24 City

24 City (Chinese: 二十四城记) is a 2008 film directed and cowritten by Chinese film-maker Jia Zhangke. The film follows three generations of characters in Chengdu (in the 1950s, the 1970s and the present) as a state-owned factory gives way to a modern apartment complex. The film was also known as The Story of 24 City during production.[2]

24 City
Cannes Film Festival poster
Mandarinèrshísì chéng jì
Literallystory of twenty-four city
Directed byJia Zhangke
Produced byJia Zhangke
Shozo Ichiyama
Wang Hong
Written byJia Zhangke
Zhai Yongming
StarringJoan Chen
Lü Liping
Zhao Tao
Chen Jianbin
Music byYoshihiro Hanno
Lim Giong
CinematographyYu Lik-wai
Wang Yu
Edited byLin Xudong
Kong Jinglei
Distributed byMK2 Diffusion
Cinema Guild (USA)
Release date
  • May 17, 2008 (2008-05-17) (Cannes)
  • March 6, 2009 (2009-03-06) (China)
Running time
107 minutes
Box office$396,044[1]

The apartment complex featured in the film is an actual development (also called "24 City") built on the former site of an airplane engine manufacturing facility.[3] Jia will also produce a documentary about the location.[4]

The film's narrative style is described by critics as a blend of fictive and documentary story-telling, and it consists of authentic interviews and fictive scenes delivered by actors (but presented in a documentary format).[5]

24 City made its debut shown in competition for the Palme d'Or at the 2008 Cannes Film Festival.[6] Film Comment, the official journal of the Film Society of Lincoln Center, listed the film at the end of 2008 as the second-best unreleased (without U.S. theatrical release) film of the year.[7]

The Hollywood Reporter called the film a "moving elegy to modern-day China" and said of the film's documentary strain that it "prevails to simple, yet emotionally reverberating effect".[8][9]

Time also reviewed the film favorably: "the film interweaves the political overview — of a city institution being torn down to be replaced by commercial and residential buildings — with personal anecdotes that are poignant and charming."[10]

Screen International states "the latest chapter in Jia Zhangke's chronicles of modern Chinese history is certain to reinforce the director's status as an international arthouse icon."[5]

The New York Times film critic Manohla Dargis gave the film a rave and stated "...the often amazing and intricately structured '24 City,' the latest from the Chinese director Jia Zhang-ke...shot in digital so sharp it looks hyper-real and projected digitally, the movie takes as its point of departure the closing of a state-owned munitions factory in southwest China... Mr. Jia is one of the most original filmmakers working today, creating movies about a country that seems like a sequel."[11]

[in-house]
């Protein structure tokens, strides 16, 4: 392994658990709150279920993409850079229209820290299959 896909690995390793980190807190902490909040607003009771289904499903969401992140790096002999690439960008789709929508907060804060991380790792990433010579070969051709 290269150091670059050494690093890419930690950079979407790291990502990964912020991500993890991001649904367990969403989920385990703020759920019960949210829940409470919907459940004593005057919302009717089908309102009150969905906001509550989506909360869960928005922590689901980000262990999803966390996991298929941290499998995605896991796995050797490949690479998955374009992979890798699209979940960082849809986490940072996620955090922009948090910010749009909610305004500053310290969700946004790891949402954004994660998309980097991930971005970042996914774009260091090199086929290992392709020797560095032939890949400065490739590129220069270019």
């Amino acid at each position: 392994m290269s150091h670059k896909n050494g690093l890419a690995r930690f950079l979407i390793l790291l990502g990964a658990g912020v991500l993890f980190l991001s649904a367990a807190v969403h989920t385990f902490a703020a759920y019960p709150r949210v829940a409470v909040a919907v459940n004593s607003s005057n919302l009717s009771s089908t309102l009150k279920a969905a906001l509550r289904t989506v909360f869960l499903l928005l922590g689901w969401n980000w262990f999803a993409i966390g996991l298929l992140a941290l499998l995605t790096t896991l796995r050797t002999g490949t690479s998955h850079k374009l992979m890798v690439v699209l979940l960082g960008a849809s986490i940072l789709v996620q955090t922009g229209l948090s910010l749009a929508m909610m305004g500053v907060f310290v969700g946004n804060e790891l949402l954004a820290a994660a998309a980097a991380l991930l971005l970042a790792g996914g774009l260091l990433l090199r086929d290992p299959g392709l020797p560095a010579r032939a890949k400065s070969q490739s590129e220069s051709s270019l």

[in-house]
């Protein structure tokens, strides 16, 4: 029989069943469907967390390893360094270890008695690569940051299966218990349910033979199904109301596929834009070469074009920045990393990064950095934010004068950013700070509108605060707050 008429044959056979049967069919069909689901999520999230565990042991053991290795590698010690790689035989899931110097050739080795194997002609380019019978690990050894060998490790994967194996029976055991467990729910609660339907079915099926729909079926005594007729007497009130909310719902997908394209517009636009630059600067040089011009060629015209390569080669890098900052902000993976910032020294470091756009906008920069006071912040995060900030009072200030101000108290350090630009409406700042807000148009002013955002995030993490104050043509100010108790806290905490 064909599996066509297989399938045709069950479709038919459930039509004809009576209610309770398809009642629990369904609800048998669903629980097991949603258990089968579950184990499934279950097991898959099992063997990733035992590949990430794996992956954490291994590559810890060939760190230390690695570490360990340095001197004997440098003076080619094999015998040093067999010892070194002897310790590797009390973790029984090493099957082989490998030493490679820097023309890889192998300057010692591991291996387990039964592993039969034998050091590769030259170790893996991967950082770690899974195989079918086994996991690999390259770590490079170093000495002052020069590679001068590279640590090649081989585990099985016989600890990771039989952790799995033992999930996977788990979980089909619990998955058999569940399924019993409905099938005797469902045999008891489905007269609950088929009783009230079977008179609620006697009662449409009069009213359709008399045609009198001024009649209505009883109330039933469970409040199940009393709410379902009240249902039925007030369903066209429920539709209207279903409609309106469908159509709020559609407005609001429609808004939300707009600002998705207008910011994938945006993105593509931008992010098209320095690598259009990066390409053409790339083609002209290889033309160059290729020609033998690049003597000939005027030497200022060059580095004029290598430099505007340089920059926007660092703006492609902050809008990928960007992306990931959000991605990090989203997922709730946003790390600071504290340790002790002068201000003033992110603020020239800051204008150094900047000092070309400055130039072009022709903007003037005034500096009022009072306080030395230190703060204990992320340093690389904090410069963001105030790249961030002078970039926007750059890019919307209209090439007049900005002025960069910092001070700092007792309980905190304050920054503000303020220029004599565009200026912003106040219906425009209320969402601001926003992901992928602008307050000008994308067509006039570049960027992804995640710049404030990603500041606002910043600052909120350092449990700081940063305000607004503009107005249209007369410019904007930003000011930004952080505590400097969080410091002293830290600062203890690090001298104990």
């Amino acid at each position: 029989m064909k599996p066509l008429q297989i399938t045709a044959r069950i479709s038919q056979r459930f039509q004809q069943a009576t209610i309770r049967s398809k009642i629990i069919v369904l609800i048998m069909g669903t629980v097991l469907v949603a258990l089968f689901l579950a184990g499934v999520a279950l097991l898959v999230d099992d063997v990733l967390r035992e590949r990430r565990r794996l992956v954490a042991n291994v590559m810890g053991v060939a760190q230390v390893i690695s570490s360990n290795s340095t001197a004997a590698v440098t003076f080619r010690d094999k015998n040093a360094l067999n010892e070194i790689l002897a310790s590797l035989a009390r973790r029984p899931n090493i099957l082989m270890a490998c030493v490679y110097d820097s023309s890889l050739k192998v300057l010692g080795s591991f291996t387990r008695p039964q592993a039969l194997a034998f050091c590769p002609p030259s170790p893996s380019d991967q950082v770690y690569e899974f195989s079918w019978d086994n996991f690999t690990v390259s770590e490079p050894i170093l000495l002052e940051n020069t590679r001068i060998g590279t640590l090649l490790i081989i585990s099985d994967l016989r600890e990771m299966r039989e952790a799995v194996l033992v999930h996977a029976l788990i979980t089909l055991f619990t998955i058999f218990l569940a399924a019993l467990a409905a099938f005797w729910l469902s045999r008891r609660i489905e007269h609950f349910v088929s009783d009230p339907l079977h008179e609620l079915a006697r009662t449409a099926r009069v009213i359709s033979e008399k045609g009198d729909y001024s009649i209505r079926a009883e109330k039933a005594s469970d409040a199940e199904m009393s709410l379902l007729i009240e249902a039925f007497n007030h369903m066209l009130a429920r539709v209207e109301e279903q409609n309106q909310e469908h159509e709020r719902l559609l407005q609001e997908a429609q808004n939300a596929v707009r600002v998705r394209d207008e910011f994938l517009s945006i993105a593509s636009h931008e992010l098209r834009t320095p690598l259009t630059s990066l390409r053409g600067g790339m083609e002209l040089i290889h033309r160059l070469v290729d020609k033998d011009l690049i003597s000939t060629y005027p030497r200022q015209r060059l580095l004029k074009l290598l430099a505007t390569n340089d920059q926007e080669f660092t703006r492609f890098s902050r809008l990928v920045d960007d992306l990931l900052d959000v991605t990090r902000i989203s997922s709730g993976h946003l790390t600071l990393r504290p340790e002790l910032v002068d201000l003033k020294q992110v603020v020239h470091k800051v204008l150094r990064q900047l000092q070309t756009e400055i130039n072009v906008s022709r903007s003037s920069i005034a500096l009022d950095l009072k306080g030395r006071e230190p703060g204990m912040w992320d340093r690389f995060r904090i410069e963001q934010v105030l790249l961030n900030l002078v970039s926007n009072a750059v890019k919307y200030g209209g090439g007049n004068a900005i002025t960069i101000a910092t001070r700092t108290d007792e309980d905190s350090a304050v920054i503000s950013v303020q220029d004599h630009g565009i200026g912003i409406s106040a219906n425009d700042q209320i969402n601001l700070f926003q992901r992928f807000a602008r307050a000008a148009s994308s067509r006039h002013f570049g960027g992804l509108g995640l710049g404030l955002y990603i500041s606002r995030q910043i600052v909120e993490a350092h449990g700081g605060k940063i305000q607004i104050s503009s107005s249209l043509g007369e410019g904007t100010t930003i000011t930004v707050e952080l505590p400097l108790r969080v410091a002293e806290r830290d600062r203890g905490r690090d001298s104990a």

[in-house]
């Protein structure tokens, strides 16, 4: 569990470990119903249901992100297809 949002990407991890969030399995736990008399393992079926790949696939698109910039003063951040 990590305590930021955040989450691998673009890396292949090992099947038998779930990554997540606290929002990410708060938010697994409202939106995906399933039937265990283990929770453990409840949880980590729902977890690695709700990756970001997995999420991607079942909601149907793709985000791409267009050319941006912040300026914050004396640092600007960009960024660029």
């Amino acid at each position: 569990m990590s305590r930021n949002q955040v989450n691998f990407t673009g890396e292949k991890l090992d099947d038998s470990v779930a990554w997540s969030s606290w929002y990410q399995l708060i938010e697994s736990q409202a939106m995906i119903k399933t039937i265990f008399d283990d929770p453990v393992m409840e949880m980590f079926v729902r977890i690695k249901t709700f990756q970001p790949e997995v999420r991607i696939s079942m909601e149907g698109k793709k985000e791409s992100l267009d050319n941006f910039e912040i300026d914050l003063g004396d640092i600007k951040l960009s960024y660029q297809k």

Anthony Kaufman of IndieWIRE praised the film and states "Jia's masterful aesthetic remains consistent, mixing documentary and fiction with intriguing results."[12]

J. Hoberman of the Village Voice described the film as "so meaningfully framed that it could have been shot by Andy Warhol or Chantal Akerman",[13] and called the film as one of the stand-outs of this year's films in competition at the Cannes Film Festival.[13]

Currently, the film holds a 91% approval rating on Rotten Tomatoes based on 43 reviews, with an average score of 7.4/10. The consensus reads, "One of China's most talented directors blurs the lines between non-fiction, drama, and musical theater in this vivid portrait of a country in cultural flux." [14] On Metacritic, the film has an average score of 75 out of 100, based on 11 reviews, indicating "generally favorable reviews". [15]


  1. http://www.boxofficemojo.com/movies/?page=main&id=24city.htm BOM
  2. China Film Journal Staff (2008-03-26). "The World Is Not Enough: Has Jia Zhangke Permanently Left the Art House?". China Film Journal. Archived from the original on 2008-06-28. Retrieved 2008-04-26.
  3. Jia, Zhangke; Phil Tinari (translator). "Moving Pictures". GOOD Magazine. Archived from the original on 30 April 2008. Retrieved 2008-05-01.
  4. Lee, Min (2007-04-04). "Films focus on factory upheaval". Associated Press. Archived from the original on 2013-12-11. Retrieved 2008-05-01.
  5. Dan Fainaru (2008-05-17). "24 City (Er Shi Si Cheng Ji)". Screen International. Retrieved 2008-07-13.
  6. Leffler, Rebecca (2004-04-23). "Cannes unveils Competition lineup". The Hollywood Reporter. Archived from the original on April 26, 2008. Retrieved 2004-04-26.
  7. "FILM COMMENT'S END-OF-YEAR CRITICS' POLL". Film Comment. Archived from the original on 2009-01-22.
  8. ""24 City" a moving elegy to modern-day China". Reuters/The Hollywood Reporter. 2008-05-18. Retrieved 2008-07-13.
  9. "Film Review: '24 City'". The Hollywood Reporter. 2008-05-21. Archived from the original on 2008-06-02. Retrieved 2008-07-13.
  10. Corliss, Richard (2008-05-17). "Cannes Gets Real". Time. Retrieved 2008-07-13.
  11. Scott, A. O.; Dargis, Manohla (2008-05-19). "Reality Rudely Intrudes in the Screening Rooms". The New York Times. Retrieved 2008-07-13.
  12. Anthony Kaufman (2008-05-18). "Desplechin's "Tale" Stands Out In Competition, "Three Monkeys," "24 City," Also Impress". Yahoo! Movies. Retrieved 2008-07-13.
  13. Jim Hoberman. "The Cannes Film Festival Thus Far". The Village Voice. Retrieved 2008-07-13.
  14. "24 City (2008)". Rotten Tomatoes. Fandango Media. Retrieved 23 October 2019.
  15. "24 City Reviews". Metacritic. CBS Interactive. Retrieved 23 October 2019.
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